1902 Encyclopedia > Education > Education and Early Christianity. Education in the Middle Ages. Brethren of the Common Life.

(Part 4)

Education and Early Christianity. Education in the Middle Ages. Brethren of the Common Life.

The literary education of the earliest generation of Christians was obtained in the pagan schools, in those great an imperial academies which existed even down to the 5th century, which flourished in Europe, Asia, and Africa, and attained perhaps their highest development and efficiency in Gaul. The first attempt to provide a special education for Christians was made at Alexandria, and is illustrated by the names of Clement and Origen. The later Latin fathers took a bolder stand, and rejected the suspicious aid of heathenism. Tertullian, Cyprian, and Jerome wished the antagonism between Christianity and Paganism to be recognized from the earliest years, and even Augustine con-demned with harshness the culture to which he owed so much of his influence. The education of the Middle Ages was either that of the cloister or the castle. They stood in sharp contrast to each other. The object of the one was to form the young monk, of the other the young knight. We should indeed be ungrateful if we forgot the services of those illustrious monasteries, Monte Cassino, Fulda, or Tours, which kept alive the torch of learning throughout the dark ages, but it would be equally mistaken to attach an exaggerated importance to the teaching which they provided. Long hours were spent in the duties of the church, and in learning to take a part in elaborate and useless ceremonies. A most important part of the monastery was the writing room, where missals, psalters, and breviaries were copied and illuminated, and too often a masterpiece of classic literature was effaced to make room for a treatise of one of the fathers or the sermon of an abbot. The discipline was hard; the rod ruled all with indiscriminating and impartial severity. How many generations have had to suffer for the floggings of those times! Hatred of learning, antagonism between the teacher and the taught, the belief that no training can be effectual which is not repul-sive and distasteful, that no subject is proper for instruction which is acquired with ease and pleasure,—all these idols of false education have their root and origin in monkish cruelty. The joy of human life would have been in danger of being stamped out if it had not been for the warmth and colour of a young knight’s boyhood. He was equally well broken into obedience and hardship, but the obedience was the willing service of a mistress whom he loved, and the hardship the permission to share the dangers of a leader whom he emulated. The seven arts of monkish training were Grammar, Dialectics, Rhetoric, Music, Arithmetic, Geometry, Astronomy, which together formed the trivium and quadrivium, the seven years’ course, the divisions of which have profoundly affected our modern training. One of the earliest treatises based on this method was that of Martianus Capella, who in 470 published his Satyra, in nine books. The first two were devoted to the marriage between Philology and Mercury, the last seven were each devoted to the consideration of one of these liberal arts. Cassiodorus, who wrote De Septem Disciplinis about 500, was also, largely used as a text book in the schools. Astronomy was taught by the Cisio-Janus, a collection of doggrel hexameters nke the Propria quoe maribus, which contained the chief festivals in each month, with a memoria technica for recollecting when they occurred. The seven knightly accomplishments, as historians tell us, were to ride, to swim, to shoot with the bow, to box, to hawk, to play chess, and to make verses. The verses thus made were not in Latin, bald imitations of Ovid or Horace, whose pagan beauties were wrested into the service of religion, but sonnets, ballads, and canzonets in soft Provencal or melodious Italian. In nothing, perhaps, is the difference between these two forms of education more clearly shown than in their relations to women. A young monk was brought up to regard a woman as the worst among the many temptations of St Antony. His life knew no domestic tenderness or affection. He was surrounded and cared for by celibates, to be himself a celibate. A page was trained to receive his best reward and worst punish-ment from the smile or frown of the lady of the castle, and as he grew to manhood to cherish an absorbing passion as the strongest stimulus to a noble life, and the contempla-tion of female virtue, as embodied in an Isolde or a Beatrice, as the truest earnest of future immortality.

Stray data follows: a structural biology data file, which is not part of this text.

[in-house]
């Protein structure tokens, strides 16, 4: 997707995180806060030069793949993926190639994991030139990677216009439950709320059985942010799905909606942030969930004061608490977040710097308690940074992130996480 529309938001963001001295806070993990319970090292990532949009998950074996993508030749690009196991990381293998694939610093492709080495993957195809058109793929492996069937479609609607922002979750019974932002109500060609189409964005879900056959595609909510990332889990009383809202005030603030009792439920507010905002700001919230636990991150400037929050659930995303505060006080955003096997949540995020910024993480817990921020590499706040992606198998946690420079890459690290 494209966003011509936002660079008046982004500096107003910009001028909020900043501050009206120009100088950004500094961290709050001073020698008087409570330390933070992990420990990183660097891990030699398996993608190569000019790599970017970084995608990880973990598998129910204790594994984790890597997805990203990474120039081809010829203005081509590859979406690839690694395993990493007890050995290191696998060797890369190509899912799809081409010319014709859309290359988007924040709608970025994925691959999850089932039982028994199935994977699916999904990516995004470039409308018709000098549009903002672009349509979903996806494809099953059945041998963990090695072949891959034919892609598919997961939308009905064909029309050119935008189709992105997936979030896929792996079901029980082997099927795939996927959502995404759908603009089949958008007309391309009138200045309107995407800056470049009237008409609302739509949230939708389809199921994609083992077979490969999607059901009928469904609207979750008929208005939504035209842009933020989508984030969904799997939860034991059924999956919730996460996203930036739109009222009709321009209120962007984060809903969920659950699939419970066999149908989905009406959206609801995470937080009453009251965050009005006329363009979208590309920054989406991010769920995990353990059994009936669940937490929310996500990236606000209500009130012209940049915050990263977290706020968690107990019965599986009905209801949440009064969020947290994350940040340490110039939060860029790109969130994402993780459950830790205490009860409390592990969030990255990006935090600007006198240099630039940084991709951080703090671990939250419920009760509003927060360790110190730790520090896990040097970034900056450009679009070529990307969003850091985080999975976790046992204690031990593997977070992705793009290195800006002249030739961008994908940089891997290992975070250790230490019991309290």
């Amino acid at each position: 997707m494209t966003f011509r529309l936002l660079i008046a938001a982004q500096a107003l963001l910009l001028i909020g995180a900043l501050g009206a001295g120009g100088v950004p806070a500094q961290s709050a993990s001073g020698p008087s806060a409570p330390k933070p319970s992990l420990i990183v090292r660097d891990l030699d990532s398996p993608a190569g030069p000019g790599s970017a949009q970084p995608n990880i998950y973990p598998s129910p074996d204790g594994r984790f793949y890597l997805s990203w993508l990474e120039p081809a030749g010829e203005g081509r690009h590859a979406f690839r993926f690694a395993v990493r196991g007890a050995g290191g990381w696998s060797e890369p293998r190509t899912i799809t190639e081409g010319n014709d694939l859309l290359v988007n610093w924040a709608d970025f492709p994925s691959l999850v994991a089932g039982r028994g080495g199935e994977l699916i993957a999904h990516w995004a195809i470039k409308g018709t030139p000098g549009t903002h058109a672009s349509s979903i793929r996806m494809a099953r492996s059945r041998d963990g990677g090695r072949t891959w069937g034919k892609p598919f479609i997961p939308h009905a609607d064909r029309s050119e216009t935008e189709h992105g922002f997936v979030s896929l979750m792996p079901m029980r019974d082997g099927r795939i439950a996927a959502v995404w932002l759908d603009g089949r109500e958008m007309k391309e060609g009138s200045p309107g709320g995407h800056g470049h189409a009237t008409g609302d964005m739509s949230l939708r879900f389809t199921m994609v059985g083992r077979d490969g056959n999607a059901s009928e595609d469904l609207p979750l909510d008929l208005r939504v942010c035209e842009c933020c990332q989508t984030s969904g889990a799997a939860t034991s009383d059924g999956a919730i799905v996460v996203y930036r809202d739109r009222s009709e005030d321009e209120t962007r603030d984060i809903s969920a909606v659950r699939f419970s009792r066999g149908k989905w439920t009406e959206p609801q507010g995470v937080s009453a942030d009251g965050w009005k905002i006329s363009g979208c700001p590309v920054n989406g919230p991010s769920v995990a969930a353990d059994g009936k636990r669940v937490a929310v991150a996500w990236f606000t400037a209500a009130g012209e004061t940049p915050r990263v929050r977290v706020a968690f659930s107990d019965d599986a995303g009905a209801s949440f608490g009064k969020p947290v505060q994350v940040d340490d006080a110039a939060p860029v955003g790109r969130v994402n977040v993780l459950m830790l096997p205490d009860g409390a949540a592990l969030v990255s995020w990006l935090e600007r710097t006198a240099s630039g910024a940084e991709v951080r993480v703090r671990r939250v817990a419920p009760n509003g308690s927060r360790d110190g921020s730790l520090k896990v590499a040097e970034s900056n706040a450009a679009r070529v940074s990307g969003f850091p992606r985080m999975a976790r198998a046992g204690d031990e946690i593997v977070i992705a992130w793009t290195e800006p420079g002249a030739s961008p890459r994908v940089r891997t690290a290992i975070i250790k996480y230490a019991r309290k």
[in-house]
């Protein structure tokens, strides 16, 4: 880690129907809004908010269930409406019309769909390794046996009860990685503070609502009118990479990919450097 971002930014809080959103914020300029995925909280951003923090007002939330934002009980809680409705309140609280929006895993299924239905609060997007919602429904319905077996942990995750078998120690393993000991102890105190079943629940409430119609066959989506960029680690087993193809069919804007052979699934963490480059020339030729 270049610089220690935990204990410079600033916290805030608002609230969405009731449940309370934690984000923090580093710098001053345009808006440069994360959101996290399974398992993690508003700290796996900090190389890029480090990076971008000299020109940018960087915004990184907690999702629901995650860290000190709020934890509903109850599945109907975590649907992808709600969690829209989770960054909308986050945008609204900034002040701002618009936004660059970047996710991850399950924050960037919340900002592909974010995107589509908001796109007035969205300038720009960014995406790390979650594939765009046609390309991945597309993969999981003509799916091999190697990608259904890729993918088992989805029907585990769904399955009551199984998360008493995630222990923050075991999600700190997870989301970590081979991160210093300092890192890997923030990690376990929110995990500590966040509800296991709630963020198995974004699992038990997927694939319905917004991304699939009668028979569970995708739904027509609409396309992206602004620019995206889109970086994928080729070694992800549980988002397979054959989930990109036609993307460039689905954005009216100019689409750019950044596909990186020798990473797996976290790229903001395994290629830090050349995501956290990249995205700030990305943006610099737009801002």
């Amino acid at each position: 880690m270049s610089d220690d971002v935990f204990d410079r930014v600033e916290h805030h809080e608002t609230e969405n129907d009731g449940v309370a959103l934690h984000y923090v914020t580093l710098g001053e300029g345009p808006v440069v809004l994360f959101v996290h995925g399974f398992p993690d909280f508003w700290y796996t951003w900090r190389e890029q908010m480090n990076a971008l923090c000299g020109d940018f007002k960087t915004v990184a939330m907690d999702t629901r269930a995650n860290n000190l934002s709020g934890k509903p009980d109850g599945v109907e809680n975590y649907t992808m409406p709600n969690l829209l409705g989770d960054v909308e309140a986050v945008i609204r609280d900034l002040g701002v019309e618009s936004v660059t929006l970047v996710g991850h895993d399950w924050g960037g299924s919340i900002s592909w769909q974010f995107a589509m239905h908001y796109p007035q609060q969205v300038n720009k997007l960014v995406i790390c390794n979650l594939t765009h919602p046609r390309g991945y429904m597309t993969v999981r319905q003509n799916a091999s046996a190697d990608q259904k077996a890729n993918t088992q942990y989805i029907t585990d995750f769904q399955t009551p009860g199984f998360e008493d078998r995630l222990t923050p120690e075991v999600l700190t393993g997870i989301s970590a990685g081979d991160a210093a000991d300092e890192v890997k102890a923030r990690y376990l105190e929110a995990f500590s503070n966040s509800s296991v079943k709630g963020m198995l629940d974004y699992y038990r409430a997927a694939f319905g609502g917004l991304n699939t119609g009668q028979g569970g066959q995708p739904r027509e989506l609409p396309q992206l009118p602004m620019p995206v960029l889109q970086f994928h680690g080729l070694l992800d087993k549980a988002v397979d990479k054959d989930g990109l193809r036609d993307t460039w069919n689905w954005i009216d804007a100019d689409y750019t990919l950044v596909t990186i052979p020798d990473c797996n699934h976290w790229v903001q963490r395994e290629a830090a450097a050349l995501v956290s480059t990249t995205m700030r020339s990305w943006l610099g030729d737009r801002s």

Both these forms of education disappeared before the Renaissance and the Reformation. But we must not suppose that no efforts were made to improve upon the narrowness of the schoolmen or the idleness of chivalry. The schools of Charles the Great have lately been investigated by Mr Mullinger, but we do not find that they materially advanced the science of education. Vincent of Beauvais has left us a very complete treatise on education, written about the year 1245. He was the friend and counsellor of St Louis, and we may discern his influence in the instructions which were left by that sainted king for the guidance of his son and daughter through life. The end of this period was marked by the rise of universities. Bologna devoted itself to law, and numbered 12,000 students at the end of the 12th century. Salerno adopted as its special province the study of medicine, and Paris was thronged with students from all parts of Europe, who were anxious to devote themselves to a theology which passed by indefinite gradations into philosophy. The 14th and 15th centuries witnessed the rise of universities and academies in almost every portion of Europe. Perhaps the most interesting among these precursors of a higher culture were the Brethren of the Common Life, who were domiciled in the rich meadows of the Yssel, in the Northern Netherlands. The metropolis of their organization was Deventer, the best known name among them that of Gerhard Groote. They devoted themselves with all humility and self-sacrifice to the education of children. Their schools were crowded. Bois-le-duc numbered 1200 pupils, Zwolle 1500. For a hundred years no part of Europe shone with a brighter lustre. As the divine comedy of Dante represents for us the learning and piety of the Middle Ages in Italy, so the Imitation of Thomas à Kempis keeps alive for us the memory of the purity and sweetness of the Dutch community. Bnt they had not sufficient strength to preserve their supremacy among the necessary developments of the age. They could not support the glare of the new Italian learning; they obtained, and it may be feared deserved, the title of obscurantists. The Epistolae Obscurorum Virorum, the wittiest squib of the Middle Ages, which was so true and so subtle in its satire that it was hailed as a blow struck in defence of the ancient learning, consists in great part of the lamentations of the brethren of Deventer over the new age, which they could not either comprehend or withstand.